Synopsis (from Goodreads):
Food, love, and murder-Sicilian style-in the gripping eleventh installment of The New York Times bestselling Montalbano mystery series.
Things are not going well for Inspector Salvo Montalbano. His relationship with Livia is once again on the rocks and-acutely aware of his age-he is beginning to grow weary of the endless violence he encounters. Then a young woman is found dead, her face half shot off and only a tattoo of a sphinx moth giving any hint of her identity. The tattoo links her to three similarly marked girls-all victims of the underworld sex trade-who have been rescued from the Mafia night-club circuit by a prominent Catholic charity. The problem is, Montalbano’s inquiries elicit an outcry from the Church and the three other girls are all missing.
I jumped right in the middle of a very long series (this one is the eleventh part and not the last, far from it) and felt immediately at home. Say what you might, Mr. Camilleri knows how to narrate a story, capturing along the way the Italian climate from deep south (Sicily). Still while I liked the protagonist, Salvo Montalbano, and his love life crisis, the criminal case he had to solve was quite another story.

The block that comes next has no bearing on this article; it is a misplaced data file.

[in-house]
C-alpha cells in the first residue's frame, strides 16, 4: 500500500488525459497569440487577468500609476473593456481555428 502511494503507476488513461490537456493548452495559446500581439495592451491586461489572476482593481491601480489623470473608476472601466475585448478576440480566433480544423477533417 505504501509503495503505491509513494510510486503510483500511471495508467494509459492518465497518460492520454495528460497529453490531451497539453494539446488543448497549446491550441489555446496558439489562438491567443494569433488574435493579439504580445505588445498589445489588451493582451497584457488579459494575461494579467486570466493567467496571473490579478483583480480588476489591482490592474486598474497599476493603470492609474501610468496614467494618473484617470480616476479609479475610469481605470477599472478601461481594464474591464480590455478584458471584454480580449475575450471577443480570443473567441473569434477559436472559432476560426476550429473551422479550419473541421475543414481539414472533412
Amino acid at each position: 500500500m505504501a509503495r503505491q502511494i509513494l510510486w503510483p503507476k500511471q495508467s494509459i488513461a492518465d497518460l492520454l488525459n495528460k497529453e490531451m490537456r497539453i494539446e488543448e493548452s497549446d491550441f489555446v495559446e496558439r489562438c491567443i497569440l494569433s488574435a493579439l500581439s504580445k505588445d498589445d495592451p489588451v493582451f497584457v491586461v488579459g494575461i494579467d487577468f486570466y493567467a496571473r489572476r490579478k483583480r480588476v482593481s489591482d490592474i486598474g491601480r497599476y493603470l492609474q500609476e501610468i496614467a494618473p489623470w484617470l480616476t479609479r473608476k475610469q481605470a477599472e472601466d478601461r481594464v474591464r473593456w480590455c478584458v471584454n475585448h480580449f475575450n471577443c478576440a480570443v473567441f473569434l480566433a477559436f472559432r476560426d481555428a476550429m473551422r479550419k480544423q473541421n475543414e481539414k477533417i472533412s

A mysterious woman, young and pretty, with a butterfly tattoo on her shoulder, was as good a victim as anybody but the treatment her sad remnants got sometimes bordered callousness. I know, I know, all those old policemen are the same, who would care about a young immigrant from Russia even if she was beautiful enough to catch more than one dispassionate glance. But it grated, time and again, especially when confronted with all those descriptions of Mediterranean food and wine consumed on a tessellated patio of a villa. Yes, the Italian police stations might lack gasoline, the courts might have no paper, the hospitals no thermometers but still plenty of hopefuls from different countries think Italy is the garden of Eden. And then they find out to their cost that it is like any other country.
My feelings are mixed – I was drawn and repulsed by the protagonist in equal measure. Perhaps I am going to try another part of this series to clarify some points.